STATE REP RACE Q&A: Erika Johnson Discusses Education Issues, Negative Campaigning

WILMINGTON, MA — Wilmington Apple is asking weekly questions to the seven candidates running in contested primaries for the Wilmington/Tewksbury State Representative seat (19th Middlesex).

Below, in her own words, are the responses to this week’s questions from candidate Erika Johnson (D-Wilmington).

#13) The Massachusetts education funding formula hasn’t been updated in 25 years. This Chapter 70 formula fails to provide the funding needed for school districts to fund core expenses. The Massachusetts Budget and Policy Center published a report last week (“Building An Education System That Works For Everyone: Funding Reforms To Help All Our Children Thrive“) detailing the problem. The Wilmington & Tewksbury School Committees have long advocated for the State House to update the Chapter 70 formula. Do you commit to fighting for an updated formula? What else will you do as State Representative to help our public schools?

Education is the key to the future, therefore, our public schools deserve to be well-funded if not, fully funded. The current formula, Chapter 70 is outdated and absolutely needs to be updated. The formula, as it stands, is stacked against students in low-income communities.

I have heard from several teachers along the campaign trail who tell stories of how much they’ve spent out of pocket to be able to provide their students the best education possible, it’s eye-opening. Our teachers need better support and the resources needed to provide a world-class education for all students.

I was a strong proponent of the Millionaires tax, a ballot initiative that was recently struck down by the Massachusetts Supreme Judicial Court on a legal technicality (not the substance of the bill). This tax would have increased taxes for those receiving an annual income of over $1 million and all revenue would fund public education and public transportation. Over the weekend, I had the opportunity to hear Democratic Gubernatorial candidate, Jay Gonzalez speak at an event hosted by the Burlington Democratic Town Committee at which Gonzalez expressed that he would support a bill along the lines of the Millionaires tax that taxed the richest in Massachusetts to fully fund our public schools and public transportation, a measure I would be happy to champion if elected.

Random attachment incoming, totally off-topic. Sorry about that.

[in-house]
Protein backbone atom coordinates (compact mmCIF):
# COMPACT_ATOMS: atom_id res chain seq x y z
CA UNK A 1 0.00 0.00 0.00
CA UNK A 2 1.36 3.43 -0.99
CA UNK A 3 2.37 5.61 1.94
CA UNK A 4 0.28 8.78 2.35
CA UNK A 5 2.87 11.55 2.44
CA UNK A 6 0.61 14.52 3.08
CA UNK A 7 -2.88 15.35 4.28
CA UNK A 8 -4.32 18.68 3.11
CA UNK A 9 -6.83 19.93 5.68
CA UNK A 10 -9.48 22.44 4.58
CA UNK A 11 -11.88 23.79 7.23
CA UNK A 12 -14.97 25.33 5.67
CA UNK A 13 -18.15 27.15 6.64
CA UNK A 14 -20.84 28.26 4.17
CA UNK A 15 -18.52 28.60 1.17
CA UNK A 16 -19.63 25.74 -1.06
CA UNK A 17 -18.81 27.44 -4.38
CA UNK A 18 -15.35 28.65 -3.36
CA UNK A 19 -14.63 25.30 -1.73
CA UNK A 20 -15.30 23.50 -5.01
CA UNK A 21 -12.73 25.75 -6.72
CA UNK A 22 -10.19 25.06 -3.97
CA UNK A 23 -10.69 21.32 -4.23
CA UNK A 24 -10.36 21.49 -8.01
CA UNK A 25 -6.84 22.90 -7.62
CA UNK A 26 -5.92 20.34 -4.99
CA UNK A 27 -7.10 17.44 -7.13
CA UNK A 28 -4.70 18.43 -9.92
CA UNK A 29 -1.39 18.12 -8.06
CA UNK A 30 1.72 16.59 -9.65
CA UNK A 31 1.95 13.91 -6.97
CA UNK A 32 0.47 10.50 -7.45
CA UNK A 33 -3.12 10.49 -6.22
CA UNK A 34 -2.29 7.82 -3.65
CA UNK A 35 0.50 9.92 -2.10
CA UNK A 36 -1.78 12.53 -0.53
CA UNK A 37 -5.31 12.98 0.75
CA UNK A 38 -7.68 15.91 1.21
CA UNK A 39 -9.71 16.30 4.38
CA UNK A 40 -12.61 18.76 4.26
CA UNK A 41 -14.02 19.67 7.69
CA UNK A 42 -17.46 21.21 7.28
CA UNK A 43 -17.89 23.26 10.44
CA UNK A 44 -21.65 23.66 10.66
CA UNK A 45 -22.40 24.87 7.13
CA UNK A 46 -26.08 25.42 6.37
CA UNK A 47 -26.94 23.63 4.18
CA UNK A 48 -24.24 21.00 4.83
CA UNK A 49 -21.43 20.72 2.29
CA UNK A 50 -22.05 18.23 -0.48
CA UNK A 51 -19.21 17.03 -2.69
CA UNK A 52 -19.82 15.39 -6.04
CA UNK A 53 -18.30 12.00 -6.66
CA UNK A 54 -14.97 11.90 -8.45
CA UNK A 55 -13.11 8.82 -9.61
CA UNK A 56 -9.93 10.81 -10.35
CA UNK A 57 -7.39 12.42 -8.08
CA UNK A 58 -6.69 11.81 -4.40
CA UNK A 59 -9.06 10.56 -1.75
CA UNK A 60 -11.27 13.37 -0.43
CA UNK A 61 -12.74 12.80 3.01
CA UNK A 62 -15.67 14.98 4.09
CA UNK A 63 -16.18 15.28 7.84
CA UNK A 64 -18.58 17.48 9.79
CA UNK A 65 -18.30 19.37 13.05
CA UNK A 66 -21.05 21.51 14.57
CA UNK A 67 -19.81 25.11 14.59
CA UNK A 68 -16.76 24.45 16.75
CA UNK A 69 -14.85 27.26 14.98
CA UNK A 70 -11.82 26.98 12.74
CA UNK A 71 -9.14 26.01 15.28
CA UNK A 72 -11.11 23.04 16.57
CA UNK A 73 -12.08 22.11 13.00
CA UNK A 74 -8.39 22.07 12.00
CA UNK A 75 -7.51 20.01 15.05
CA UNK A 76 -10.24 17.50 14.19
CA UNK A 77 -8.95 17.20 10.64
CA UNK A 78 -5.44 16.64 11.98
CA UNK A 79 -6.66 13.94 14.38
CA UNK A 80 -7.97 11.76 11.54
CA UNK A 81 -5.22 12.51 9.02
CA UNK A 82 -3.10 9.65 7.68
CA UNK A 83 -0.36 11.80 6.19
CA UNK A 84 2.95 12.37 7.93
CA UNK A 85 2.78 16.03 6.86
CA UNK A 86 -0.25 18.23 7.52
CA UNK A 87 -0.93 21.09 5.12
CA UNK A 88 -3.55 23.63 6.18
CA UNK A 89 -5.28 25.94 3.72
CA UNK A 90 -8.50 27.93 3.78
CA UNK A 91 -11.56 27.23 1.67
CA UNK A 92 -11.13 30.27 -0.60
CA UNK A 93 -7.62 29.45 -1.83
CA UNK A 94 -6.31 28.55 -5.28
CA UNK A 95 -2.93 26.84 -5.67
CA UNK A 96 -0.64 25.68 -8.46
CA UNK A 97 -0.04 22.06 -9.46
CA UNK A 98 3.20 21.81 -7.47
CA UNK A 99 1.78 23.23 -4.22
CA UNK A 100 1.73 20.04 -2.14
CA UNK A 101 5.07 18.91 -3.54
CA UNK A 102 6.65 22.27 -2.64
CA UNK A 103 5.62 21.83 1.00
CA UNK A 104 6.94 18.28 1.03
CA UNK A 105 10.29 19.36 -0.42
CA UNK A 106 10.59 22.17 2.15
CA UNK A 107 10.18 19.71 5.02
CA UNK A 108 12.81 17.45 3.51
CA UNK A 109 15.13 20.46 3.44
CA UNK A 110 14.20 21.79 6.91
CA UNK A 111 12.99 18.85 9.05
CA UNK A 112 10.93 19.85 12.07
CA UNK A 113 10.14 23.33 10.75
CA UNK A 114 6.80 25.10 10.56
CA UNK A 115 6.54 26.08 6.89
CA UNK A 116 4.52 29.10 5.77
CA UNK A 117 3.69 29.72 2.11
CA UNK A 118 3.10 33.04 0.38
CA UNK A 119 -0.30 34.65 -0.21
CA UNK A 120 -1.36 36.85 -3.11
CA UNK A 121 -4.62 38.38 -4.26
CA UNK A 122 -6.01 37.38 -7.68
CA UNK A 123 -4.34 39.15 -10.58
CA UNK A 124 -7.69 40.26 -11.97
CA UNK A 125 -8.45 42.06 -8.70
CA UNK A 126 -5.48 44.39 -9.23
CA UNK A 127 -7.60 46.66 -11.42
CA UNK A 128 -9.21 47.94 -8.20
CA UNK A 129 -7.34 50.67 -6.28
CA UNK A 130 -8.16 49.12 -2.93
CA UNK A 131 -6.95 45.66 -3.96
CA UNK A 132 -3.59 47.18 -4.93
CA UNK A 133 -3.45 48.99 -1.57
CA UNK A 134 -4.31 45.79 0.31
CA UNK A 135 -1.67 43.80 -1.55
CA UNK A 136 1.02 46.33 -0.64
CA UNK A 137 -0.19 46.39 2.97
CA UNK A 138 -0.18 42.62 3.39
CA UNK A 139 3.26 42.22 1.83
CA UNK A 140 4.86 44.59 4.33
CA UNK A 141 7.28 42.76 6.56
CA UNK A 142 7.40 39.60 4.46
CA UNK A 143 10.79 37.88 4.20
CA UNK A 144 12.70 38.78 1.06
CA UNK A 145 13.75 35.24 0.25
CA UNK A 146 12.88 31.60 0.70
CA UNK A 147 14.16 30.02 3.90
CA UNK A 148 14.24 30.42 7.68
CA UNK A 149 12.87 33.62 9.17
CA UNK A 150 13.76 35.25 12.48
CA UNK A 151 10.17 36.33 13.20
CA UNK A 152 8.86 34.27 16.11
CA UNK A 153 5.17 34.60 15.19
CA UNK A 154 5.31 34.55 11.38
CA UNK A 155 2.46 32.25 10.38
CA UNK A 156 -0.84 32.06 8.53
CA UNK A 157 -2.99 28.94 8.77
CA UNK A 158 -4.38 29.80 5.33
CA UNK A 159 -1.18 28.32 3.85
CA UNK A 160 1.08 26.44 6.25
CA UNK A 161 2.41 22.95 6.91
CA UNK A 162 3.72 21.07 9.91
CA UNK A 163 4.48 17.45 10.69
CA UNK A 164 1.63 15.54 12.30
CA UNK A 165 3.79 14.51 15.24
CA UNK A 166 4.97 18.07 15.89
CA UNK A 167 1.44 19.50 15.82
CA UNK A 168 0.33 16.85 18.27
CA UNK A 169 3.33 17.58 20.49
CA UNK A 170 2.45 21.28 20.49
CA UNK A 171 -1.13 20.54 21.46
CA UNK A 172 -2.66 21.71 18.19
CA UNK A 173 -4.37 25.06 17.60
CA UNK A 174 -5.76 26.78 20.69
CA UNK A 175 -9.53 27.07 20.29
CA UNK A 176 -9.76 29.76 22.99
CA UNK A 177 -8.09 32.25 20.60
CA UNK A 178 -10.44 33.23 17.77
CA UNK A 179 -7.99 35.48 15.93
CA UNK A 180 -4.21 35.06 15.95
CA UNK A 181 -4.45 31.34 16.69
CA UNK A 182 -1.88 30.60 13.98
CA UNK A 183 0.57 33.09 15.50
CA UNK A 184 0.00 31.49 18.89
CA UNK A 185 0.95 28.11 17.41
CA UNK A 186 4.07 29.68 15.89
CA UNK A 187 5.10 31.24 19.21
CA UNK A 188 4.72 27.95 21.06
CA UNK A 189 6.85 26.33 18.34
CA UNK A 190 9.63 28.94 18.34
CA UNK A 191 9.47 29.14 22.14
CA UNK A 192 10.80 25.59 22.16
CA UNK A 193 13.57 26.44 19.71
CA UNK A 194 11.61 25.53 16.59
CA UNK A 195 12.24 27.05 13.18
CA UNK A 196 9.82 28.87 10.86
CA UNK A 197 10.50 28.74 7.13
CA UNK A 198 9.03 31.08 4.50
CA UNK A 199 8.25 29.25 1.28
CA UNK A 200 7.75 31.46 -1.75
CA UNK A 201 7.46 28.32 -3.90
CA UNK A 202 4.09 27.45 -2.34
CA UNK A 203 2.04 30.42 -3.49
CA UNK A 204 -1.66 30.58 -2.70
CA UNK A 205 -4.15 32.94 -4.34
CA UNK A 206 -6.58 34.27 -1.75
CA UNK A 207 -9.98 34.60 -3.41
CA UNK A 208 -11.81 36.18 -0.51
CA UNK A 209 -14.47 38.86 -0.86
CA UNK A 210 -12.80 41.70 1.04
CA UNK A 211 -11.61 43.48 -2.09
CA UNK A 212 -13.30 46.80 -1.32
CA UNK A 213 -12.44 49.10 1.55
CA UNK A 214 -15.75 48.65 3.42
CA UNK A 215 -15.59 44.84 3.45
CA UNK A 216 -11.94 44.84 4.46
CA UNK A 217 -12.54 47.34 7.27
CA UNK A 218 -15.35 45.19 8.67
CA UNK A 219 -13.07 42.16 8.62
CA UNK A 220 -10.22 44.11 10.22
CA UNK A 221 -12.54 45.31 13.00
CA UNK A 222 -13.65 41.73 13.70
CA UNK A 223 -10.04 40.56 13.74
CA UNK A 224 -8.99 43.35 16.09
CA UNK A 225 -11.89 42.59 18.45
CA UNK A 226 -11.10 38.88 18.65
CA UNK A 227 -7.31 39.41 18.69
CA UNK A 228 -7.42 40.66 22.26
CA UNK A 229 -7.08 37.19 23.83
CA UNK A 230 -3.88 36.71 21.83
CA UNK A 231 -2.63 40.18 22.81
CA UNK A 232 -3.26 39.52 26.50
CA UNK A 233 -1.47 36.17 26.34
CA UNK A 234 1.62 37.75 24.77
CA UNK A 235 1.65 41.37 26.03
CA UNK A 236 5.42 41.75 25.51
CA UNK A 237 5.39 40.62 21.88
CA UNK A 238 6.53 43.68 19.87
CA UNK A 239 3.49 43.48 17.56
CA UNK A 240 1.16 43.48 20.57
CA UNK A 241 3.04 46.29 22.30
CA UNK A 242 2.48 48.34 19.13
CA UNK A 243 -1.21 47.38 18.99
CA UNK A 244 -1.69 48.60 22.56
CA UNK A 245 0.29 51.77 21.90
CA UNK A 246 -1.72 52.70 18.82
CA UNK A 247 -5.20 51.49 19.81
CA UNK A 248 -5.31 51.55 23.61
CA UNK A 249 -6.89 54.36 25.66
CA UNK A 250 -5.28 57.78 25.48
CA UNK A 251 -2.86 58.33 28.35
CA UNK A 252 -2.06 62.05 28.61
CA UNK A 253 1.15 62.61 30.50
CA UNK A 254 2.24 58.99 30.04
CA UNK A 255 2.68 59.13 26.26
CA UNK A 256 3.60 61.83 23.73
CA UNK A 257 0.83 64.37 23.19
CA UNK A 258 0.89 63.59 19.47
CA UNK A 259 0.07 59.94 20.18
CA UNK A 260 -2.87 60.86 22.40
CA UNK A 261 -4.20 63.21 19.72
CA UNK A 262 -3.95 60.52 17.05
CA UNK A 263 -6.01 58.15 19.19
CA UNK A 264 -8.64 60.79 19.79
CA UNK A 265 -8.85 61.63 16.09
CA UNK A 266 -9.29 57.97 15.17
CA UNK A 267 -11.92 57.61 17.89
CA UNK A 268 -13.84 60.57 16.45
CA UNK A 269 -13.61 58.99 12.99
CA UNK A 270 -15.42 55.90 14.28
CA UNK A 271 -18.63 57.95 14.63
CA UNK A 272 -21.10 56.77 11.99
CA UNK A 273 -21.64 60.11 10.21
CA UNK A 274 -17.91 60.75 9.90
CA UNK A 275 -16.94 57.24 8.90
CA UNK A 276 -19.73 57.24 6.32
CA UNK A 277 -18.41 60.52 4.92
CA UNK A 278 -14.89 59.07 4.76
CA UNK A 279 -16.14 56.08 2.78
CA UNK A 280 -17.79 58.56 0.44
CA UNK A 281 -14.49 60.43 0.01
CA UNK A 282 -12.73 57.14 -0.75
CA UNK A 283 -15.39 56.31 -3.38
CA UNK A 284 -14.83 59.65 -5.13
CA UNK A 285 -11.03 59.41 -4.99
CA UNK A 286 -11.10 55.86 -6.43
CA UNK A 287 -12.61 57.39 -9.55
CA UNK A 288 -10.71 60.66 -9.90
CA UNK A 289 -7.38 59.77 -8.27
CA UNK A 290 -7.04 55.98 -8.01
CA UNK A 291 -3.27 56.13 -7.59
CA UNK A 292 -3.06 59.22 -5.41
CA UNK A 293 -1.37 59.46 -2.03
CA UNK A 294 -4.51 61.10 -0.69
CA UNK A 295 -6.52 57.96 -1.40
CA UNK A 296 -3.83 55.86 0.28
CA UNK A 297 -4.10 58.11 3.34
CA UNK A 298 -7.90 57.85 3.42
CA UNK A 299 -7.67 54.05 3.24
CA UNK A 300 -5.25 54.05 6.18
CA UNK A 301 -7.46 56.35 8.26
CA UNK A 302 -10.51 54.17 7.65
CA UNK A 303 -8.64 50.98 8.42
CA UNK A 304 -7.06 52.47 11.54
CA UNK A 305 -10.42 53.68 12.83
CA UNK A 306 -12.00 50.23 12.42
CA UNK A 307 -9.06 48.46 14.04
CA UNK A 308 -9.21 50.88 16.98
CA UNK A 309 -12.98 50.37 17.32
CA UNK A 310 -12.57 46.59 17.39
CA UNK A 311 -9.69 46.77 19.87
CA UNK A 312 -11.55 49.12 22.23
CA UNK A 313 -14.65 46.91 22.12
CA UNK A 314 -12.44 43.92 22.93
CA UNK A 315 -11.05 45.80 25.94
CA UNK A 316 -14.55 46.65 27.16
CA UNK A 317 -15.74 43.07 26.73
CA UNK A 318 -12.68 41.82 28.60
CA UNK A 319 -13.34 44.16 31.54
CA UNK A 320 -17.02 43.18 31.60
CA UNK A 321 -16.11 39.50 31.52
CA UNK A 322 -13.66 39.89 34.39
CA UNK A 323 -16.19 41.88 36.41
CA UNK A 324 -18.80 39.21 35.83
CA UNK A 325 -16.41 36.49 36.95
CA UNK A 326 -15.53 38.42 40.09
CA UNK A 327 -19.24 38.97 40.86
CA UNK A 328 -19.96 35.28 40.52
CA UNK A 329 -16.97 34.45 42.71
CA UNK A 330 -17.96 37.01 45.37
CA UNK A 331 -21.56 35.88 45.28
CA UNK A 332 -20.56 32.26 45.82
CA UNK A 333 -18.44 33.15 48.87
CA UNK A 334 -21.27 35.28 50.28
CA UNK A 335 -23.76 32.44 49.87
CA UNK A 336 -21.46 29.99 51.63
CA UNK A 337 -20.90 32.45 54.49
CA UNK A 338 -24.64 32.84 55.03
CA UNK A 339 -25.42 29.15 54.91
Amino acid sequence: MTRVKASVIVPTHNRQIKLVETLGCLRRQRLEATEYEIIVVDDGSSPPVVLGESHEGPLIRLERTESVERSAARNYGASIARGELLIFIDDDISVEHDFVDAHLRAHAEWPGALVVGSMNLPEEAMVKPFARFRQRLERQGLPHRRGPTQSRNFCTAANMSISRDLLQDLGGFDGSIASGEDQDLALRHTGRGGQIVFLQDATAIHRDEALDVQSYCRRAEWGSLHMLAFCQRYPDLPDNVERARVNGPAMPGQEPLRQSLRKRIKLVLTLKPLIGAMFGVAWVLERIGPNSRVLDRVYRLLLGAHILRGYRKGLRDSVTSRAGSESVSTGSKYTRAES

There is currently a bill “S. 308: An Act Strengthening and Investing in our Educators, Students and Communities” that would update the Chapter 70 funding formula, mandates a moratorium on and replacement of the state’s high-stakes testing regime, promotes community collaboration in improving schools, and provides services critical to student academic and social-emotional development, such as recess for grade-schoolers and appropriate bilingual education services for non-native speakers (Summary provided by the Massachusetts Teachers Association). I fully support this bill as I believe it will vastly improve our public education system in Massachusetts for all students and urge our Legislature to act on this bill.

I am also supportive of keeping the cap on charter schools, as I proudly voted “No” on Question 2, one of the ballot initiatives in 2016. Charter schools take taxpayer dollars yet are run by nonprofit or for-profit organizations and are exempt from regulations put forth by state and local boards of education in curriculum and hiring practices. Raising the cap or funding for charter schools takes away money and resources for our public school children with no accountability.

Every child living in Massachusetts has the right to a quality public education that prepares them for current and future job markets. With that said, we must be sure that with any update to education funding, we are advocating for every child – regardless of their zip code, household income, if they are English Language Learners (ELL), if they require special education or Individualized Education Program (IEP), etc.

#14) Define “negative campaigning.” Do you pledge not to engage in any negative campaigning during this election? Why or why not? When responding to an attack, will you follow the “when they go low, we go high” Michelle Obama mantra or the “when someone attacks me, I always attack back… except 100x more” Donald Trump mantra?

I do not plan to engage in negative campaigning during this election. With so much on the line for our district, it is important to stay focused on the issues not personal attacks.

I will be taking Michelle Obama’s approach, “When they go low, we go high”.

(NOTE: Do you have a question for the candidates? Email wilmingtonapple@gmail.com and it may be asked in a future Q&A or in a debate.)

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4 thoughts

  1. You also seem to take Michelle Obama’s approach of having a distain for the founding principles of America.

      1. Hahahaha. You got me. Her disdain is so strong that it has morphed into DISTAIN!!!

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